You might wonder how I'm typing this message on YOUR blog, since I don't have opposable thumbs and all. Ever since you taught me to dance for cheese, though, I've been learning other tricks while you weren't looking. I figure there's a filet mignon in there somewhere, if I can just find the right trick.
This blog post isn't about tricks, though. It's about disappointment. Make that disappointmentS. Plural.
Almost every day you and Dad get me all excited about going to the park. You make this huge production about changing into your tennis shoes, while I stand there with one of my front paws in the air, wondering if this is one of those times I'll get to go. You deliberately drag out your motions, taking your own sweet time, finally wandering downstairs in the direction of the shelf where you keep my leash.
I see you reach for it, and I almost can't contain my excitement, wondering where this adventure will take us. Will I get to meet some new playmates? Will there be cheese? Filet mignon? A cat I can chase?
Then, being the mistress of torture that you are, you make me SIT and BE STILL while you put my collar on. Do you realize just how difficult this is? I'm about to pee on myself, Libby is already barking her glee from the backyard, and I have to SIT? and BE STILL?
Finally, after a drive of almost a mile and half, we get to the park. Oh, the beautiful lake. How I love to swim in it. I chase Libby down the path, looking for whatever fun we came for.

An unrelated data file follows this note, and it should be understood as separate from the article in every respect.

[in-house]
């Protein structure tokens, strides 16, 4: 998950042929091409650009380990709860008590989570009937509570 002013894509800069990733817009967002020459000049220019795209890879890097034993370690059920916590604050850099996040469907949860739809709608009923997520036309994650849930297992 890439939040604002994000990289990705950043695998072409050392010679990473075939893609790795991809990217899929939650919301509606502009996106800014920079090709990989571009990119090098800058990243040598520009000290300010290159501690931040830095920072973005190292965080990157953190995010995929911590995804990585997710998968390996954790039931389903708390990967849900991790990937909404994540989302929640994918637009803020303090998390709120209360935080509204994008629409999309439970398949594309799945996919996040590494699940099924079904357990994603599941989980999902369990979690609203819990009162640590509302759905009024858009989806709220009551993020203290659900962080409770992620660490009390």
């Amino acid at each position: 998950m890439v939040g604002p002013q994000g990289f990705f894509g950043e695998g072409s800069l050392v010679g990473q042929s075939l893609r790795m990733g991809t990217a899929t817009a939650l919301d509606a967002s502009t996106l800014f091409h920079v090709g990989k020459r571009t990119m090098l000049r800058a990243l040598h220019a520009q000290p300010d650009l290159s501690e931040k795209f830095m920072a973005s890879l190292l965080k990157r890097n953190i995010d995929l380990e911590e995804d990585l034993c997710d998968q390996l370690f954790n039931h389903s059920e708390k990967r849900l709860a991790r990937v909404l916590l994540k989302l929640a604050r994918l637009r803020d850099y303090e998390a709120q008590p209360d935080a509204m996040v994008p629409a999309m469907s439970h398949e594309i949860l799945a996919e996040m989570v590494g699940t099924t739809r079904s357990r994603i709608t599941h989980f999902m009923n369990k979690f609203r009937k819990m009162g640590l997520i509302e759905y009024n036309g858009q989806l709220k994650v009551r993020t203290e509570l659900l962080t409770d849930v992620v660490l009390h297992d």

And all we do is walk. And walk. And walk. Sometimes I use my superior directional capabilities and try to lead you back to the car, sure you and Dad have made a mistake in this little outing. But no, you continue to walk AWAY from the car, and I have no choice but to go along, because you two are sure to get lost on your own.
And we walk.
By the time you FINALLY make your pitiful way back to our vehicle, my little legs are just about worn out, my tongue is lolling, and all I want is a sip of Dad's beer. Add that to my growing list of disappointments.
Then there's the basement. When you head toward the basement door, I get so excited that I lose traction on the hardwood floors (add THOSE to the list too, by the way) and my feet slip out from under me, which apparently is a source of great entertainment for you and dad. I get all worked up because I think maybe, just maybe, you're headed to open that great big door, the one that makes all the noise, and I can grab the rope and hang on for dear life while you take me on a mini-roller coaster ride up in the air.
More often than not, you're going to put clothes in the washer. Or the dryer. Or take them out. Or search futilely for something that should be in the toolbox but isn't.
And now you have this machine down there. It doesn't do anything useful that I can determine. It makes no noise, it produces no food, and I can't even lie down in your lap while you're on it.
I should have known that all that cheese would come with a big old long string attached.
It's tough being a dog.